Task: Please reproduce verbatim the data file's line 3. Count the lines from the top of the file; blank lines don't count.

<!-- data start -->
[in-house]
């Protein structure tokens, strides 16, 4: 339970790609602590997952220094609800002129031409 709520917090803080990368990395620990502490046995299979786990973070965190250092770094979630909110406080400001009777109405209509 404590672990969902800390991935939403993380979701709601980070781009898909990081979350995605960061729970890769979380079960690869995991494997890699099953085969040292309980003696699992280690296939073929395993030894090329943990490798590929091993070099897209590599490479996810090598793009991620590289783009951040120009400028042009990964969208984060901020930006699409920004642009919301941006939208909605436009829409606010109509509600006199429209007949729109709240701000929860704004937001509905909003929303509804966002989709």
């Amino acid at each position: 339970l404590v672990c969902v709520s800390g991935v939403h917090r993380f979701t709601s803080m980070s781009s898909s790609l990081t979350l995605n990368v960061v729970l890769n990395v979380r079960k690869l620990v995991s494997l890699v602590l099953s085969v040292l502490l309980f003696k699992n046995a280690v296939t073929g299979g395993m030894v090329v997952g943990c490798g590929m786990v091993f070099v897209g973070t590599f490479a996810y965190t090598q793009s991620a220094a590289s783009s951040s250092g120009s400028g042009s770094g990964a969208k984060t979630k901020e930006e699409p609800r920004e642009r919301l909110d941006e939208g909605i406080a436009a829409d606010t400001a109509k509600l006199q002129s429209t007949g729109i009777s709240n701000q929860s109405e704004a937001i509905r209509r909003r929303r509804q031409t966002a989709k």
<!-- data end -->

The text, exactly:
């Amino acid at each position: 339970l404590v672990c969902v709520s800390g991935v939403h917090r993380f979701t709601s803080m980070s781009s898909s790609l990081t979350l995605n990368v960061v729970l890769n990395v979380r079960k690869l620990v995991s494997l890699v602590l099953s085969v040292l502490l309980f003696k699992n046995a280690v296939t073929g299979g395993m030894v090329v997952g943990c490798g590929m786990v091993f070099v897209g973070t590599f490479a996810y965190t090598q793009s991620a220094a590289s783009s951040s250092g120009s400028g042009s770094g990964a969208k984060t979630k901020e930006e699409p609800r920004e642009r919301l909110d941006e939208g909605i406080a436009a829409d606010t400001a109509k509600l006199q002129s429209t007949g729109i009777s709240n701000q929860s109405e704004a937001i509905r209509r909003r929303r509804q031409t966002a989709k």